If pay equity can’t be prioritised on an organisational level this year, there are several ways HR can work to bring about change.

When it comes to recruitment and promotions, Krautil says it’s imperative that women are brought on at the right level, which helps to fix the issue individually. 

“Women will typically be brought in at lower levels on the pay scale and if you come in on the wrong level, you are always behind. HR should be the independent reviewer and benchmark the rate of pay along with coaching hiring managers about bringing people in on the rate they deserve,” she says.

Krautil suggests keeping an eye on your graduate employees to ensure pay equity hasn’t been lost in this group. The 2020 Graduate Outcomes Survey revealed that there are still pay gaps in graduate groups across various sectors, such as architecture, law, and science and mathematics.

“By looking at your critical groups such as graduates you can make a difference without having to tackle the problem across the organisation.”

To ensure women aren’t discriminated against in hiring and pay decisions, Lyons says HR should have sound policies and procedures in place to tackle bias. This includes making sure all candidates are asked the same set of interview questions, that there is gender balance on the interview panel and on the short list, and that there is an independent person from outside the organisation sitting on the recruitment panel.

Another key area to focus on is flexible work policies and strategies, which HR has an opportunity to revisit due to our new hybrid way of working.

“Make sure men are engaged in formal flexible work and put some targets in place,” says Lyons.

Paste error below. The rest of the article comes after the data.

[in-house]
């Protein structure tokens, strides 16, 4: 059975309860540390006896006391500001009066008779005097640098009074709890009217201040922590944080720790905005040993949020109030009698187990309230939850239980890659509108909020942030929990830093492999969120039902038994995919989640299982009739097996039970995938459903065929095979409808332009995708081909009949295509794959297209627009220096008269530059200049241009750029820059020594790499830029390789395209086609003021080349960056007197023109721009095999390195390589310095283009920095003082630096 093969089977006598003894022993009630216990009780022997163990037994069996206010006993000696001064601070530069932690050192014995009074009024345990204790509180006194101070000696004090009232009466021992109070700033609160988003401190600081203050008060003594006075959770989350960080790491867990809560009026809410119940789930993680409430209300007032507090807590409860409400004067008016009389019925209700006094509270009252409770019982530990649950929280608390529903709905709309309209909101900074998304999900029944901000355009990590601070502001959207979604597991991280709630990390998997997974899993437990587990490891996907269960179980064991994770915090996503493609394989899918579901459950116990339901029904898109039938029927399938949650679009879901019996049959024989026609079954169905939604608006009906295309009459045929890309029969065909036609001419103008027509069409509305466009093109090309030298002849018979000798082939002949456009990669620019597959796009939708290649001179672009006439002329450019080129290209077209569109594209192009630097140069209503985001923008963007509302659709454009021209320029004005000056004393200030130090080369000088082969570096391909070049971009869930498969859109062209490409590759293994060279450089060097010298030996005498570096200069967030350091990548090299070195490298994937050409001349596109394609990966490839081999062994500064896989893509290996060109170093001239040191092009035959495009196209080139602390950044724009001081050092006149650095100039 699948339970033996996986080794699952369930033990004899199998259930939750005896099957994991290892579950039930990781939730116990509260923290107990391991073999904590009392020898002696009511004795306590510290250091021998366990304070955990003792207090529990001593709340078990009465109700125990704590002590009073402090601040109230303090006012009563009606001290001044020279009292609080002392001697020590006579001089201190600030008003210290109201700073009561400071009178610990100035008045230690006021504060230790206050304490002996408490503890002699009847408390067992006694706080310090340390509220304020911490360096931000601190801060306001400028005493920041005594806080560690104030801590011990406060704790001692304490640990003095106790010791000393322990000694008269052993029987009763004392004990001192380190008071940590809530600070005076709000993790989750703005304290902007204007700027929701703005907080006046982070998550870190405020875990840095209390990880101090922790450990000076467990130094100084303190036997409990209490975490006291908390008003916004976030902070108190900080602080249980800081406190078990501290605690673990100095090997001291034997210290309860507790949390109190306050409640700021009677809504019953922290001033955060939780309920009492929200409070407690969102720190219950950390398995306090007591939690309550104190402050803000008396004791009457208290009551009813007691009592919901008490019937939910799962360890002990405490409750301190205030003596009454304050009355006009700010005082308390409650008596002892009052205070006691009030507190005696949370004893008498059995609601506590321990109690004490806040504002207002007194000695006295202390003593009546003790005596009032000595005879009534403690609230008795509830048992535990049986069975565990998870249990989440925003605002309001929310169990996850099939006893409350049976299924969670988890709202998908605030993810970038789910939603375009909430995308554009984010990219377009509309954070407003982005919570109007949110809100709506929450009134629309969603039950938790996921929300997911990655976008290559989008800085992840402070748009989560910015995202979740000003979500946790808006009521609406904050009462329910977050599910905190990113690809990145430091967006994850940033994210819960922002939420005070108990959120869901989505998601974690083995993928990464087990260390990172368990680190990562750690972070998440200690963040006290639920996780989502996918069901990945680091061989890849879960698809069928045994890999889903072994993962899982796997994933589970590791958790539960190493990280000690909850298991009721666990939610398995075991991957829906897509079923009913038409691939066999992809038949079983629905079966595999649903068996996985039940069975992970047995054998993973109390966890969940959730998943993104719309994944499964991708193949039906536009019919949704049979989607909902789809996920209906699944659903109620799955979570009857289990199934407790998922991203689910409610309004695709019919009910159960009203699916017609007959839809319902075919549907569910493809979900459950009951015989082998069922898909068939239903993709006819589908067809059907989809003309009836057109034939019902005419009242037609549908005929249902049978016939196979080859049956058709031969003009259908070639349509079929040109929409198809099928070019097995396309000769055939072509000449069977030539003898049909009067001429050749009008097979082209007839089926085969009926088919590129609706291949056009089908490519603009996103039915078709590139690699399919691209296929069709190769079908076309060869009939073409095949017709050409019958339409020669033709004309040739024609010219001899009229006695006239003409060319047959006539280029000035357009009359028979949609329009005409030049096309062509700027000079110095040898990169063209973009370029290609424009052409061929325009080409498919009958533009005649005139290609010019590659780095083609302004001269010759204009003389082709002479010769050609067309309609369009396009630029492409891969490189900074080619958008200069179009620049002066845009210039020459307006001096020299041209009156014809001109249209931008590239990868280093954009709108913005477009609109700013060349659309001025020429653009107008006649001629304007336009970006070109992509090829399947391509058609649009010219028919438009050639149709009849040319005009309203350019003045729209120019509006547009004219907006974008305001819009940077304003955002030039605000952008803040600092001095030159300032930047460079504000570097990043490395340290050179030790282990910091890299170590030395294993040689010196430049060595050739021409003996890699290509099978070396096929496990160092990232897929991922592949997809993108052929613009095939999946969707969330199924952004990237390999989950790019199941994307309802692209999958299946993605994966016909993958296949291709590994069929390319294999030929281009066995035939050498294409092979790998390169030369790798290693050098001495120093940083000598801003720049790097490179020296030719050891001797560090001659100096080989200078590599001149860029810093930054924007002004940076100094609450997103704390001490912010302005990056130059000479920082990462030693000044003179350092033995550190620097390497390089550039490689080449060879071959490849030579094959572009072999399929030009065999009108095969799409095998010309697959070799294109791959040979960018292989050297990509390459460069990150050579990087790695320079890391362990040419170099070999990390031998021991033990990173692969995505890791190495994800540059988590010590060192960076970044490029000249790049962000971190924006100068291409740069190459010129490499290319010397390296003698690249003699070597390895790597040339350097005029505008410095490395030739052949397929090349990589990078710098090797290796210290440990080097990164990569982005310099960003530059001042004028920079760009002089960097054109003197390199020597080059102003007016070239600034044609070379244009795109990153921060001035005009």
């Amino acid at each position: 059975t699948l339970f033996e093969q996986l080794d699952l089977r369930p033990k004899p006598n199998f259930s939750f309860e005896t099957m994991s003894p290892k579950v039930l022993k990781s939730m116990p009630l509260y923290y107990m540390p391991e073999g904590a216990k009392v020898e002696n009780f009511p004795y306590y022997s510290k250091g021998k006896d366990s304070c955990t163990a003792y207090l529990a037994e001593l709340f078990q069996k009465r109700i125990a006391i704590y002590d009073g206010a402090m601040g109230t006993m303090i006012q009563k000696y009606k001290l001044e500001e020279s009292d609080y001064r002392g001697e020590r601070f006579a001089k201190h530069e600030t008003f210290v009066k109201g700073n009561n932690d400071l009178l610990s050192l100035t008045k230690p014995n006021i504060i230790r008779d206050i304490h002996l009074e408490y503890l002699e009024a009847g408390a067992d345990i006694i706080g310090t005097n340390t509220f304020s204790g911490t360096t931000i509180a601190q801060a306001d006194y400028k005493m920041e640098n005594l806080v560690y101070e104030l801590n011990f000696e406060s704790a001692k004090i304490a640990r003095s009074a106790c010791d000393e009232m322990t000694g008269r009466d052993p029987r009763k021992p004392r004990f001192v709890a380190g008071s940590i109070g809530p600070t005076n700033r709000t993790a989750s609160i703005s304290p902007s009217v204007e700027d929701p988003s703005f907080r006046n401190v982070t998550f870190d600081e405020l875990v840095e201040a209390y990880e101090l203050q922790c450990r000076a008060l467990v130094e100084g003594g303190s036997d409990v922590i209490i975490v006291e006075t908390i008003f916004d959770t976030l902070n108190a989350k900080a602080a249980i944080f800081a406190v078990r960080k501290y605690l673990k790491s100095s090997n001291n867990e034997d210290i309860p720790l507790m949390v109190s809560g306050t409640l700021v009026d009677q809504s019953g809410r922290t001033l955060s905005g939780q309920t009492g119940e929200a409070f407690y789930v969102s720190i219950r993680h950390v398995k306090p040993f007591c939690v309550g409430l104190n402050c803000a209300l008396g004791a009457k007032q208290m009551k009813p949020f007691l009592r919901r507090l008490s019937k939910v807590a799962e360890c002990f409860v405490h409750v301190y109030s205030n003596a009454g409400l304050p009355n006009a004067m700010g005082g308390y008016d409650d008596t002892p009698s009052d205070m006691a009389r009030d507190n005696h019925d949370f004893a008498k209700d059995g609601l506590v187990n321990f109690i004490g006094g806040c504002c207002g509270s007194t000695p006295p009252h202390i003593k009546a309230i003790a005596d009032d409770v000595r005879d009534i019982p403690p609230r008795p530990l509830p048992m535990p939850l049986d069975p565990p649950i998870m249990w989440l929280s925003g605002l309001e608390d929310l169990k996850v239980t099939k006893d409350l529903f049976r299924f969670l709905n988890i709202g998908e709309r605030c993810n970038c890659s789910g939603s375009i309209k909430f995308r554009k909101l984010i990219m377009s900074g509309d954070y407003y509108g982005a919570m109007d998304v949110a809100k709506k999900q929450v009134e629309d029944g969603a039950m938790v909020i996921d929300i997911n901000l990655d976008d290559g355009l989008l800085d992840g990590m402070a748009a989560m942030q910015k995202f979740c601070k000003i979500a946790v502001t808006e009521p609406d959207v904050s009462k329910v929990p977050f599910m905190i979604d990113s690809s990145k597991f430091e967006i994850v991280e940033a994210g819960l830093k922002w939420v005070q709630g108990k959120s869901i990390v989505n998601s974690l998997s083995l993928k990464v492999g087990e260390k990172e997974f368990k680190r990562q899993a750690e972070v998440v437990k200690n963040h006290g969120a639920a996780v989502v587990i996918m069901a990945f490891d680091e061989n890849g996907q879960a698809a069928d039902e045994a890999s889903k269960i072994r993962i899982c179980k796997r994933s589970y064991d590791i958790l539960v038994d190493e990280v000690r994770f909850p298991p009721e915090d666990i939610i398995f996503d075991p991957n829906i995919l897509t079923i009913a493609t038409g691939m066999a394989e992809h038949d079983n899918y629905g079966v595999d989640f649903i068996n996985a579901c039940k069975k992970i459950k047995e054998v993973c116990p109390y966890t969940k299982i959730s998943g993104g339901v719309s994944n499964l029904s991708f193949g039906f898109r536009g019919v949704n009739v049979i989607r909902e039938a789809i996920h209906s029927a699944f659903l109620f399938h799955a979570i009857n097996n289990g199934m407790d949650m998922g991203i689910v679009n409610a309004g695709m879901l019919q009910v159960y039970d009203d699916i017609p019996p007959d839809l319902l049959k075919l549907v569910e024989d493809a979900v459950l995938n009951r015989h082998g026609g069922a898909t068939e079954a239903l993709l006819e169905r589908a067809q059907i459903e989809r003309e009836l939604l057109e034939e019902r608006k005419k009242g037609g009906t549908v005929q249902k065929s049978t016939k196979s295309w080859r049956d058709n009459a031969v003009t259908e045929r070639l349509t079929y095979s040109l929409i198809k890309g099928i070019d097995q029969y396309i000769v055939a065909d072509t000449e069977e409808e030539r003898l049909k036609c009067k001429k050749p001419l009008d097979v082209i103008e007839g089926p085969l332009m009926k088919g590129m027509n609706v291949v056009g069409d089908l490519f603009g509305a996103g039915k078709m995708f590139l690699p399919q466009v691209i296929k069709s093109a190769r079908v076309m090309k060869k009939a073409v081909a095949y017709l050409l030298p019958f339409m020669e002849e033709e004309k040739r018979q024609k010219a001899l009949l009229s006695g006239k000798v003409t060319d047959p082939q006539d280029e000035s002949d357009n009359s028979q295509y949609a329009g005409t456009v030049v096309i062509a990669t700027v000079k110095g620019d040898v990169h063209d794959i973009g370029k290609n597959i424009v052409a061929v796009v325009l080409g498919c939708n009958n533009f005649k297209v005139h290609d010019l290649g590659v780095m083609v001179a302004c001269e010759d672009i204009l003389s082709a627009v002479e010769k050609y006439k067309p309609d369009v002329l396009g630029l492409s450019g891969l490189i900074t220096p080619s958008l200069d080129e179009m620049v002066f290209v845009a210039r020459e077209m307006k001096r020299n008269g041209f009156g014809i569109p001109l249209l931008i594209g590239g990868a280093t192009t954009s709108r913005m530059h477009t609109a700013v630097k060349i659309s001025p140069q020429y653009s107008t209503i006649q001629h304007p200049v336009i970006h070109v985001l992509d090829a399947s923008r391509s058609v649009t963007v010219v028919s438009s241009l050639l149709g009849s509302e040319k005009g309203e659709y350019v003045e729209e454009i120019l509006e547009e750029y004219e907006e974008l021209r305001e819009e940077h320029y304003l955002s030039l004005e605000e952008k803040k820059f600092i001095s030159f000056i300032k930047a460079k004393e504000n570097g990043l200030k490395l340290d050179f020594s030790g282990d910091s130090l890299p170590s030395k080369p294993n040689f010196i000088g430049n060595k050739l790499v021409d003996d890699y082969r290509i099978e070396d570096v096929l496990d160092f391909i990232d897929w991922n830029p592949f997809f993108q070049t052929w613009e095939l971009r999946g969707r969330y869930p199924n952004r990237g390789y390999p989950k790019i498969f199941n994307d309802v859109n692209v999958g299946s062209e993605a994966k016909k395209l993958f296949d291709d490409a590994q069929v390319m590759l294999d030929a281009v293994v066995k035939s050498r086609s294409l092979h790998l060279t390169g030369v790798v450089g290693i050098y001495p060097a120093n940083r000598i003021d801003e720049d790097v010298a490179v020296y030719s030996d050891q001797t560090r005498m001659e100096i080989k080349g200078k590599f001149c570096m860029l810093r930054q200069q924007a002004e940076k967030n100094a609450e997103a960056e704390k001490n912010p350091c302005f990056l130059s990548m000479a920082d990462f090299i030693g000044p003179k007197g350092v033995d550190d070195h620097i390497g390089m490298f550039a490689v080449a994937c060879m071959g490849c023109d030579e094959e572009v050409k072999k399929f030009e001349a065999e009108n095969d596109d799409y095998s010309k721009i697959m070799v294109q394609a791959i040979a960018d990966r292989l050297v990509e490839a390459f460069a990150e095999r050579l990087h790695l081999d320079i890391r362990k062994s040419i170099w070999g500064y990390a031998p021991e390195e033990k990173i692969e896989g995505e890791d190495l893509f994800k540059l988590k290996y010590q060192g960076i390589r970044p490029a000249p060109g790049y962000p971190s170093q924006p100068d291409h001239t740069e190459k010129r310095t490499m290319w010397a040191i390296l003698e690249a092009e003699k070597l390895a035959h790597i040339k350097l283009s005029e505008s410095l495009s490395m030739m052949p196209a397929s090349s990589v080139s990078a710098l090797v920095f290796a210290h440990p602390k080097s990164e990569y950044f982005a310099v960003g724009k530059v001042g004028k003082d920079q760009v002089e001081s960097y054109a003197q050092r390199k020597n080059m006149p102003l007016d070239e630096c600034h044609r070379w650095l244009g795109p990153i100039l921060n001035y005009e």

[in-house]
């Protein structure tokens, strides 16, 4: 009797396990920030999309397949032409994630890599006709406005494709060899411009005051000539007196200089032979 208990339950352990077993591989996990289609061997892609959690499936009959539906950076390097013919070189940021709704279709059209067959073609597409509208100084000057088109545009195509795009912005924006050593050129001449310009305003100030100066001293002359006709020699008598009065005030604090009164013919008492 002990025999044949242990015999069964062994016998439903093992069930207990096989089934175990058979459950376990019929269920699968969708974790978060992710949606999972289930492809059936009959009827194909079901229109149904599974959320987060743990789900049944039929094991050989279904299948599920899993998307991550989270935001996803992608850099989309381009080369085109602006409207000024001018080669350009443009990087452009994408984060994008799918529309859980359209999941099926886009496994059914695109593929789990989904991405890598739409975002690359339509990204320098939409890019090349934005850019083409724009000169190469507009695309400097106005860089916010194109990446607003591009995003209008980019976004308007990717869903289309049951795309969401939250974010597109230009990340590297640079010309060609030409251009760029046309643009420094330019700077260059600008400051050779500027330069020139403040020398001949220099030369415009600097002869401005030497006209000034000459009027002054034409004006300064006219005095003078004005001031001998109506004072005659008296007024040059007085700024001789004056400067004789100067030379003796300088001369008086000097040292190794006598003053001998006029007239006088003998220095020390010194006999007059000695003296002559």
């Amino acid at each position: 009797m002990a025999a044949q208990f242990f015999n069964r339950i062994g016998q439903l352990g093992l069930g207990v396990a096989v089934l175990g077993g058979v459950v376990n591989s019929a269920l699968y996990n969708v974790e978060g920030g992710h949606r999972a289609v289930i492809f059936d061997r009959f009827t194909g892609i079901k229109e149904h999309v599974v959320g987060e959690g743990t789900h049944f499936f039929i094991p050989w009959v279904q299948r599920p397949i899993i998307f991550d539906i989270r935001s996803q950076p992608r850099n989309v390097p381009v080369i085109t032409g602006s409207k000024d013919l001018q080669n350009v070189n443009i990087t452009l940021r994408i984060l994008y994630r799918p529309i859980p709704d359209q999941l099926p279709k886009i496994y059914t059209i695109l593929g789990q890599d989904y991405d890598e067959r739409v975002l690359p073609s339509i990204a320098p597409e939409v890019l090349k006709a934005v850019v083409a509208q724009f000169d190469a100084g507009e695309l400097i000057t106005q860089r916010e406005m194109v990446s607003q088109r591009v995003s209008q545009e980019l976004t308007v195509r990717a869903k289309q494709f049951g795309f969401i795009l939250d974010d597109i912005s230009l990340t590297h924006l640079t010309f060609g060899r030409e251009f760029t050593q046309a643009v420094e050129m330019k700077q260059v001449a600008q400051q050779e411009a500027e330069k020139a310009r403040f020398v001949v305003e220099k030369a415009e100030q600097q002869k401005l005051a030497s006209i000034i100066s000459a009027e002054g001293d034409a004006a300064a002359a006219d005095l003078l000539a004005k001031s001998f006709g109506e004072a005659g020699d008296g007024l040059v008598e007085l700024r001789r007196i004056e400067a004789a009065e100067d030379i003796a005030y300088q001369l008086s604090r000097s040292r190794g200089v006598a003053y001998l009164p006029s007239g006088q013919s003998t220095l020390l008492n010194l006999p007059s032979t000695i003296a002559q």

As we move into a post-pandemic world, Lyons says HR needs to monitor and measure men and women’s return to the office. Recent research suggests men are more keen to return to the office than women, which could lead to an exclusion of women from formal decision-making and development opportunities.

HR should also keep track of employees on compressed work weeks to ensure they are not short-changed by being paid as part-time employees when they have a full-time workload.

Lastly, keeping up to speed with gender equality trends will help HR be innovative in the pay equity space. Krautil recommends ensuring someone in the HR team is regularly attending conferences so you’re up-to-date on the latest information around pay equity challenges and solutions.

‘It’s also a good idea to set a KPI for someone in your team to improve their knowledge and the organisation’s standing on pay equity,” says Krautil.

While Lyons concedes that the cultural change required to close the pay gap will take a long time to achieve, this is exactly why we need to keep talking about it.

“We have to keep our foot on the pedal and tell our organisations that gender equality is not just the right thing to do, but the smart thing to do, and you will have a better business if you address it.”   


Tackling gender inequality in the workplace requires developing psychologically safe spaces for women. Get your tickets for AHRI’s virtual International Women’s Day 2021 event to learn how we can build a brighter future for all.


2
Leave a reply

avatar
100000
  Subscribe to receive comments  
Notify me of
David Moss
Guest
David Moss

When one gender chooses a lifestyle that delivers lower lifetime earnings than another, should we be interfering with that choice?

Mark Shaw
Guest
Mark Shaw

I do get disappointed when I read the arguments in articles such as this. The evidence is clear that: • While small variations occur, there is fundamentally equal pay for equal jobs. • In certain employment categories, total income (rather than say hourly pay rates) vary because individuals choose to work longer or shorter hours. • The variation between the number of male and female managers is predominately due to individual career and lifestyle choices people make. • Inclusiveness has zero to do with equal pay for equal jobs. • Correlation between training opportunities and career choices is at best,… Read more »

More on HRM